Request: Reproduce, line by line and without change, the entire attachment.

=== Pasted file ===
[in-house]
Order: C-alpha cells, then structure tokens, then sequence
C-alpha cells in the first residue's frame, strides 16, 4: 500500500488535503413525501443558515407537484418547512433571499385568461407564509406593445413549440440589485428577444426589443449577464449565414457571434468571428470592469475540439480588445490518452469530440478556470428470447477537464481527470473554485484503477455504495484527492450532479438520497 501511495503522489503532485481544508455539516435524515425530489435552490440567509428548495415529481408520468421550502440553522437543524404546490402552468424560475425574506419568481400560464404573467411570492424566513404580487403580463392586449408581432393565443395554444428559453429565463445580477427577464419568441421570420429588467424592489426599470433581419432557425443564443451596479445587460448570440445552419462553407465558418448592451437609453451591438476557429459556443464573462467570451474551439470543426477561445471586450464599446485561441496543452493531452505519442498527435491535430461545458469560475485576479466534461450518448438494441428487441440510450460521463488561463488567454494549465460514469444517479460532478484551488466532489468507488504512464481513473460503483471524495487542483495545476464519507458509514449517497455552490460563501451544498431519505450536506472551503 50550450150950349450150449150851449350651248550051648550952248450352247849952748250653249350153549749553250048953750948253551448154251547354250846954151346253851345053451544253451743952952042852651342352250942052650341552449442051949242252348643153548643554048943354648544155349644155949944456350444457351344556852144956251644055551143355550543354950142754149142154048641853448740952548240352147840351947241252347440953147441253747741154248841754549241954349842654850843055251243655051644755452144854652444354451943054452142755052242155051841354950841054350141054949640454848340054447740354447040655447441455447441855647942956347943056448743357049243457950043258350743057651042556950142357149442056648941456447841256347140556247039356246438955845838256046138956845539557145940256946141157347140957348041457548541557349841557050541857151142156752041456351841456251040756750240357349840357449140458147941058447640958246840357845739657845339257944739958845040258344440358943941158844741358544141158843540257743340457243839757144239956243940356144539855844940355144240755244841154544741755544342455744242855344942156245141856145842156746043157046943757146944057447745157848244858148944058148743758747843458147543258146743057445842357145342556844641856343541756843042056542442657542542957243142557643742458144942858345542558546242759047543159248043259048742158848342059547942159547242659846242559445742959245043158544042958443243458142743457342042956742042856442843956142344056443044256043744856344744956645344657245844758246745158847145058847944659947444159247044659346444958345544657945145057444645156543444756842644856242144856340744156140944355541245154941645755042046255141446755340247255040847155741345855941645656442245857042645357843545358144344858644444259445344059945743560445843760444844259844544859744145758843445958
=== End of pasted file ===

[in-house]
Order: C-alpha cells, then structure tokens, then sequence
C-alpha cells in the first residue's frame, strides 16, 4: 500500500488535503413525501443558515407537484418547512433571499385568461407564509406593445413549440440589485428577444426589443449577464449565414457571434468571428470592469475540439480588445490518452469530440478556470428470447477537464481527470473554485484503477455504495484527492450532479438520497 501511495503522489503532485481544508455539516435524515425530489435552490440567509428548495415529481408520468421550502440553522437543524404546490402552468424560475425574506419568481400560464404573467411570492424566513404580487403580463392586449408581432393565443395554444428559453429565463445580477427577464419568441421570420429588467424592489426599470433581419432557425443564443451596479445587460448570440445552419462553407465558418448592451437609453451591438476557429459556443464573462467570451474551439470543426477561445471586450464599446485561441496543452493531452505519442498527435491535430461545458469560475485576479466534461450518448438494441428487441440510450460521463488561463488567454494549465460514469444517479460532478484551488466532489468507488504512464481513473460503483471524495487542483495545476464519507458509514449517497455552490460563501451544498431519505450536506472551503 50550450150950349450150449150851449350651248550051648550952248450352247849952748250653249350153549749553250048953750948253551448154251547354250846954151346253851345053451544253451743952952042852651342352250942052650341552449442051949242252348643153548643554048943354648544155349644155949944456350444457351344556852144956251644055551143355550543354950142754149142154048641853448740952548240352147840351947241252347440953147441253747741154248841754549241954349842654850843055251243655051644755452144854652444354451943054452142755052242155051841354950841054350141054949640454848340054447740354447040655447441455447441855647942956347943056448743357049243457950043258350743057651042556950142357149442056648941456447841256347140556247039356246438955845838256046138956845539557145940256946141157347140957348041457548541557349841557050541857151142156752041456351841456251040756750240357349840357449140458147941058447640958246840357845739657845339257944739958845040258344440358943941158844741358544141158843540257743340457243839757144239956243940356144539855844940355144240755244841154544741755544342455744242855344942156245141856145842156746043157046943757146944057447745157848244858148944058148743758747843458147543258146743057445842357145342556844641856343541756843042056542442657542542957243142557643742458144942858345542558546242759047543159248043259048742158848342059547942159547242659846242559445742959245043158544042958443243458142743457342042956742042856442843956142344056443044256043744856344744956645344657245844758246745158847145058847944659947444159247044659346444958345544657945145057444645156543444756842644856242144856340744156140944355541245154941645755042046255141446755340247255040847155741345855941645656442245857042645357843545358144344858644444259445344059945743560445843760444844259844544859744145758843445958